The only way to really condense this indirect form of oppression into one word is to call it Beauty. From an early age girls are taught that the crucial part of who they are is their looks. All else is secondary. Intelligence, humor, ambition are all secondary to the way their bones form a frame on which flesh and skin take shape. Their first complements are on how pretty they look. They look like a princess. They are clothed in uncomfortable dresses while their brothers and male friends wear loose comfortable clothes to go play outside. Even if women wear jeans, they must be skin tight so that their form is recognizable from every angle. They cannot get their tight or flowing clothes dirty because then the clothes would no longer accentuate their looks. Little girls are given toys that have breasts larger than heads and waists smaller than the breasts. They learn to take their “girl” toys and put makeup on them, dress them in the latest fashions, have them gossip. The imagination goes no further than shopping, dating, or partying, or caring for babies. Their parents unknowingly condemn their little girls to a life far less than free.
As the girls of Western culture grow, they cultivate a desire for all things that make them look “better.” On television, the Internet, social media, images of “perfect” women are everywhere. They are so perfect that they must take what are physically attractive women and digitally remodel them so that their eyes sparkle, their skins look like porcelain, their figures smooth. A standard of “perfect” women are created for young and old eyes to compare themselves to. The young seek to make themselves like these impossibly flawless humans, and thus will always fall short of these standards. This leaves an emptiness that young girls try to fill with jewelry, makeup, designer fashion, weight pills, gossip magazines, and all kinds of unnecessary items and services to make them “beautiful.” And as they continue to suffer from the empty pursuit of beauty, they throw away their money to corporations whose only job is to make them feel ugly.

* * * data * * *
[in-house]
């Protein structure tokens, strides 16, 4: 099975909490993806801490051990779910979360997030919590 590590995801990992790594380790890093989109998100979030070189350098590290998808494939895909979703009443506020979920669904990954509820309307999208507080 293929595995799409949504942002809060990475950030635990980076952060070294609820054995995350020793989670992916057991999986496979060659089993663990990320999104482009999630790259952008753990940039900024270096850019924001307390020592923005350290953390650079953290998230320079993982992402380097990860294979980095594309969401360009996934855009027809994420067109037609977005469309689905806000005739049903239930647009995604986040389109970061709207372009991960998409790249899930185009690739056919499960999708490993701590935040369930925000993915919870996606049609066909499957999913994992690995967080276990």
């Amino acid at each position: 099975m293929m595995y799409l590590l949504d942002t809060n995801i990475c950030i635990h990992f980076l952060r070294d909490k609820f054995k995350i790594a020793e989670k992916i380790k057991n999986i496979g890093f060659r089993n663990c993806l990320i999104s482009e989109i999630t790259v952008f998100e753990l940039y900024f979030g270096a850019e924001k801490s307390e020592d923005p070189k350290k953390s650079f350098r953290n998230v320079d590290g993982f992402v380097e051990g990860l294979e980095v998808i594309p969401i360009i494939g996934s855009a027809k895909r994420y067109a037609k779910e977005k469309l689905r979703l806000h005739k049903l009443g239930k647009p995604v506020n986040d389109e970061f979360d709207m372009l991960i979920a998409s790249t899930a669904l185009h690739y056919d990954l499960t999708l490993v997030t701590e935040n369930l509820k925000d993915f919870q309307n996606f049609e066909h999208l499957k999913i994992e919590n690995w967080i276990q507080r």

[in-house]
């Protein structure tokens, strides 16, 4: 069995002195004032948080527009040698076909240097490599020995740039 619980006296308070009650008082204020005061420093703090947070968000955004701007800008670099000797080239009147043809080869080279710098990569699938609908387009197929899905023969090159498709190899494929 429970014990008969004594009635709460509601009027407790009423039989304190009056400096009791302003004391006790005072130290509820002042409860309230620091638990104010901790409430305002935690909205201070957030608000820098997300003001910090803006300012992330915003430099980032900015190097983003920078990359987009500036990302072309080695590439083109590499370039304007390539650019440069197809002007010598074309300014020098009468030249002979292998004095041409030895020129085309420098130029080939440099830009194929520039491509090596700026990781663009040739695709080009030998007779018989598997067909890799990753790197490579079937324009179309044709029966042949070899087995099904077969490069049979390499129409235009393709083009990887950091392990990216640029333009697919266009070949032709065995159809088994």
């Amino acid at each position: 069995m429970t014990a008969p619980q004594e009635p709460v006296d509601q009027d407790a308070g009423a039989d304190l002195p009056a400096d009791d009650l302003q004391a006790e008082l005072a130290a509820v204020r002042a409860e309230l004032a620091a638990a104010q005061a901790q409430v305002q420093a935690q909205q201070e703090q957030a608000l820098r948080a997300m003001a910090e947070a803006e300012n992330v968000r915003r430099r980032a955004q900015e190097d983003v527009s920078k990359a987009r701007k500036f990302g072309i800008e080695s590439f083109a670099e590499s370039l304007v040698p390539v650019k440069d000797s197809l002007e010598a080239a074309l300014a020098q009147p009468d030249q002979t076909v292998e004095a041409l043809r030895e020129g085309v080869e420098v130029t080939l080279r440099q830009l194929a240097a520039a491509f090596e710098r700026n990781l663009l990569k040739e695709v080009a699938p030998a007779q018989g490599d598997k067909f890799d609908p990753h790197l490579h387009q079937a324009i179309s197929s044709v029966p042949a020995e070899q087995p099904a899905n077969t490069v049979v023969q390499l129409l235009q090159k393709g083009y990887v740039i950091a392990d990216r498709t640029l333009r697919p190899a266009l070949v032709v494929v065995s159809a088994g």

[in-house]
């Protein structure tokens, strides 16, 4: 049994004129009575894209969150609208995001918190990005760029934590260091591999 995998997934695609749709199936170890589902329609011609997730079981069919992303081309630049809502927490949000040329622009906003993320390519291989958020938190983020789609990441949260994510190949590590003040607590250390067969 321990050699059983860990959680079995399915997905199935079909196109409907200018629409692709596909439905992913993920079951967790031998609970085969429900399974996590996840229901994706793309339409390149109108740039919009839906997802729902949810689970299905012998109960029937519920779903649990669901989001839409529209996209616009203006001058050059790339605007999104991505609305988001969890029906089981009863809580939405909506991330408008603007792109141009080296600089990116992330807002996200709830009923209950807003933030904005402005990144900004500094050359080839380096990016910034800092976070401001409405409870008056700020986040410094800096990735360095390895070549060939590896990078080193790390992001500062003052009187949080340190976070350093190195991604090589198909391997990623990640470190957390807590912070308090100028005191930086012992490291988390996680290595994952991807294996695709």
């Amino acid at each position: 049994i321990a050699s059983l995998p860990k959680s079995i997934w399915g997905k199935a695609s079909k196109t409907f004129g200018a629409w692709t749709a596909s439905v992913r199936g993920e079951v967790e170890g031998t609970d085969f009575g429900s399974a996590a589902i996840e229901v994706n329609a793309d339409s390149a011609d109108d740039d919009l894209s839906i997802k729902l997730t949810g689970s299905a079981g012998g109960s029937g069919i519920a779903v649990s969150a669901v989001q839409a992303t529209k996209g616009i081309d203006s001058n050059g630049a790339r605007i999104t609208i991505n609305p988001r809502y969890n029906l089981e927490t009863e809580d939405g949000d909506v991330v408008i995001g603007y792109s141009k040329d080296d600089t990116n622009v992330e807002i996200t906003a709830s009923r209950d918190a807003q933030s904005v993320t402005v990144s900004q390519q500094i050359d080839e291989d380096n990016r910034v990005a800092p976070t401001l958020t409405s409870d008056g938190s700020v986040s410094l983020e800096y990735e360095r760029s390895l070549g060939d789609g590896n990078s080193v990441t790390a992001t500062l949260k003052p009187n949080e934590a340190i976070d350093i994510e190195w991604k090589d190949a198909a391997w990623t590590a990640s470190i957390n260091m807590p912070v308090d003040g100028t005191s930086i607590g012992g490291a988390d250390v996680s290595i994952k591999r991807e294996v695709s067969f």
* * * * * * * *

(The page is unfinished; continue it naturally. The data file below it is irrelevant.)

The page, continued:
So young girls become women who focus on their bodies and not their minds. Even those who become educated and learn about how their society has reduced them to mere objects to be gawked at, still out of a subconscious fear or anxiety, they put on their makeup and squeeze into tight jeans, and feel shame about their weight, and hide their ages. With every new physical “imperfection” their souls are tormented by the fact that one day their beauty will fade and society will no longer need them. To stay youthful and therefore, beautiful, they throw away hard earned wealth to surgically alter their looks. They tighten their skin, thin out the cartilage in their noses, and insert fluid filled plastic sacks into their breasts so that they are larger just like those “perfect” women in the media.
And throughout this process, Western women look at the world and believe they are free while their foreign counterparts are not. For they are free to choose everything in their lives so long as society deems what they do is appropriate. And as society’s direct demands on women are challenged, its indirect demands subtly guide most Western women’s choices. Through images, advertisements, and simple comments praising beauty and criticizing its lack, an invisible pressure forces women’s hands to be a certain kind of free. They choose to buy makeup, even though if they chose not to wear makeup they would be judged by women and men alike. They are free to wear painful high heels and tight bras that serve no purpose other than to make their hips sway and their breasts perky. They are free to speak but the contents of what they say are less important than what they wear and how they have done up their hair.